Tom Scott remembers the moment his mother, Joan – once a glamorous woman who worked as a buyer for the elegant Roches department store in Limerick, Ireland – couldn't afford underwear. "Mum was into fashion and fabric and cuts and shapes," he says. "After six kids in Feilding, she would be telling us, in a shapeless print frock, that she couldn't afford knickers.
"The price of paying for our high school uniforms meant that she went without. She wasn't exaggerating – she was dirt poor, and was no longer a glamorous figure, and she felt it very keenly."
From a young age, Tom was aware of the countless sacrifices Joan made for her family, leaving Ireland to raise six children in rural Feilding with an angry, alcoholic husband. Her hardships started early – an English doctor pulled all her teeth out when she gave birth to Tom and his twin sister, Sue, without asking, because "they thought Irish people couldn't afford dentistry". Now, Tom is honouring her life on stage, with the help of his own son, The Phoenix Foundation's Samuel Flynn-Scott.
In Joan, we meet the lionhearted, devilishly funny titular character at two stages of her life – played young and old respectively by real-life mother-daughter duo Kate McGill and Ginette McDonald (Lyn of Tawa). McDonald was "terrifically good friends" with Joan, which lent a natural authenticity to the story.
AdvertisementAdvertise with NZME.
"I kept telling Nettie (McDonald) that she needed to write a play about herself because she's extremely funny," says Tom. "A couple of times Nettie came around and said, 'I feel a bit guilty, in the weekend I was at a dinner party, and people begged me to impersonate your mum'. She was already entertaining people, repeating stories that she'd either witnessed herself or heard me tell about Mum.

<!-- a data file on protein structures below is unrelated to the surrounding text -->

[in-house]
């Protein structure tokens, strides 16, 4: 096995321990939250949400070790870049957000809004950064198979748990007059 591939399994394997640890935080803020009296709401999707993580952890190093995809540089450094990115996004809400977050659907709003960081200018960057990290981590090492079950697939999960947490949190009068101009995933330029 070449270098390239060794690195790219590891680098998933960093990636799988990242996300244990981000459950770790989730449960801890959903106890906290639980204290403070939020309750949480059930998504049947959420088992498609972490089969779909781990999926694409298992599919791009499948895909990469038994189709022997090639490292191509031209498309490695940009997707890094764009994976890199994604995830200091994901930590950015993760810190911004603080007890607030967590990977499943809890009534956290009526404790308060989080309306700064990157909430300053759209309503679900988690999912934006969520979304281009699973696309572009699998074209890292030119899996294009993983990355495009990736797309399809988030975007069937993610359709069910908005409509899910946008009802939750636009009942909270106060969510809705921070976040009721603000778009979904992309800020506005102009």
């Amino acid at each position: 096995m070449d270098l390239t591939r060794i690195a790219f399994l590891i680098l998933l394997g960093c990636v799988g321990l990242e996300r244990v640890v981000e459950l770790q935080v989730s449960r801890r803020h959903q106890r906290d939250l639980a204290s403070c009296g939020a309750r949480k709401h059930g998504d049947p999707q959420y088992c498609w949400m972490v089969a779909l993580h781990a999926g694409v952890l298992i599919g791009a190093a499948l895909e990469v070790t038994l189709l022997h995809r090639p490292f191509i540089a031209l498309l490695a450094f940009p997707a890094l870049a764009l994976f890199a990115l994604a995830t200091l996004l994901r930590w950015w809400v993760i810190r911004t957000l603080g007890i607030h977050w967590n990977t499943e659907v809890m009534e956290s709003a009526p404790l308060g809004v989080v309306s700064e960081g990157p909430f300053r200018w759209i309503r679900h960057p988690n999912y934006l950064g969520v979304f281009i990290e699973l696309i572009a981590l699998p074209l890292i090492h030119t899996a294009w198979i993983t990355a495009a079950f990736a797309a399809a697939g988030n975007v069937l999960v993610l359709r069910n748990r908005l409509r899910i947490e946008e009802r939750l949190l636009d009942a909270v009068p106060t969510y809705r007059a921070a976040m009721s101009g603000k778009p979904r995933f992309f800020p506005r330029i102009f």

"So I sat down and started writing, then I thought, why don't I write a play where young Joan and old Joan meet, and young Joan has no idea what's going to come next, and old Joan does, but can't tell her."
Sam, who composed the music for the play, says having two Joans meet across time reveals the sacrifice behind her riotously funny exterior.
"Growing up, we only knew the old Joan," he says. "At times she would just be incredibly revealing and ribald and say horrendous things that were hilarious. She knew she was a bit of a hilarious character, but having the young Joan in there, it's much more real because it gives you that perspective of a young person with hopes and dreams, and she was actually quite a sophisticated young woman."
Though the story is personal to the Scotts, Tom says the last 10 minutes of the play are "quite universal, and quite moving".
"We're all stronger and have more resilience than we give ourselves credit for," he says. "You see any slightly strange little old lady at the check-out counter, behind the cardigan, there's probably an extraordinary story there."
Who: Tom and Samuel Scott
When: Feb 8-Feb 23
Where: ASB Waterfront Theatre